There are so many methodoligies to be discovered as we move into our new (permanent we hope this time) energy future. The kistake to learn from the past and not repeat is to bauke and take the seemingly easier path yet again.

  12. BilB
    November 2nd, 2010 at 09:33 | #12

    By the way did you happen to notice that one of the more noteable disappointed complainants of the NSW FiT changes was Woolworths who have been strengthening the rooves of their supermarkets in preparation to instal solar panels.

  13. Ben
    November 2nd, 2010 at 12:43 | #13

    The NSW feed-in tariff had two main problems, as I see it: (1) payments were not guaranteed for 7 years, but rather the scheme was open for 7 years. If you joined in the third year, you would only receive payments for 4 years! (2) the tariff had to be set quite high (60c/kWh) to achieve payback in less than 7 years. These two parameters combined to encourage everyone in at once. By contrast, a good FiT design would use a longer period of guaranteed payments, a lower tariff and regular reviews to adjust the tariff to reflect actual costs. Say, like the one in the ACT.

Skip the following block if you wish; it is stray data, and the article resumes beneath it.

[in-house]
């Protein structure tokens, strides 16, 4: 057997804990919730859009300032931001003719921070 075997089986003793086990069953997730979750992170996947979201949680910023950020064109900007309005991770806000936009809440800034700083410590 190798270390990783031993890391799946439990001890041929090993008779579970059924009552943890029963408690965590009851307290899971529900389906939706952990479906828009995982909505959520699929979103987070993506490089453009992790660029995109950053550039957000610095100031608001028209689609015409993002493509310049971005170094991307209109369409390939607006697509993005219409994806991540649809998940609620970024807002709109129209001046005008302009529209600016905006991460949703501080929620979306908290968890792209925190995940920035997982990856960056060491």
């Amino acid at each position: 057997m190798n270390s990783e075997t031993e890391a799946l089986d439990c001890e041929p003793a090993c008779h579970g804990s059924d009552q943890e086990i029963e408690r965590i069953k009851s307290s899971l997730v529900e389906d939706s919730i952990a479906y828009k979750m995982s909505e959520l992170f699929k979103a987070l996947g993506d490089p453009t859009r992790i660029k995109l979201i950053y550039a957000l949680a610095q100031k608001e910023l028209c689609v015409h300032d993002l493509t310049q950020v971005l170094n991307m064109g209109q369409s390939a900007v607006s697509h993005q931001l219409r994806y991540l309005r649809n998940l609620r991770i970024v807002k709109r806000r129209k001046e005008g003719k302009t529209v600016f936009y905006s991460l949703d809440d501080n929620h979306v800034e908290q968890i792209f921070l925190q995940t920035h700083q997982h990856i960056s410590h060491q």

14. BilB
    November 2nd, 2010 at 16:21 | #14

    Talking about mistakes repeated, this

    http://www.theoildrum.com/node/7083#more

    is essential reading for any person even vaguely interested in economics.

  15. Robert
    November 2nd, 2010 at 17:31 | #15

    @jquiggin

    John, fair enough about distribution costs (particularly for Queensland…) but I’d also make the point that there’s plenty of scope between 1GW mega-plants, and 1Kw domestic units. Even if the distribution costs eat up the economic advantages of the megascale plant west of Narrabri, there are plenty of factory, office park, and school roofs that could host 100-kw and up solar facilities, at much better cost efficiency.

  16. Ben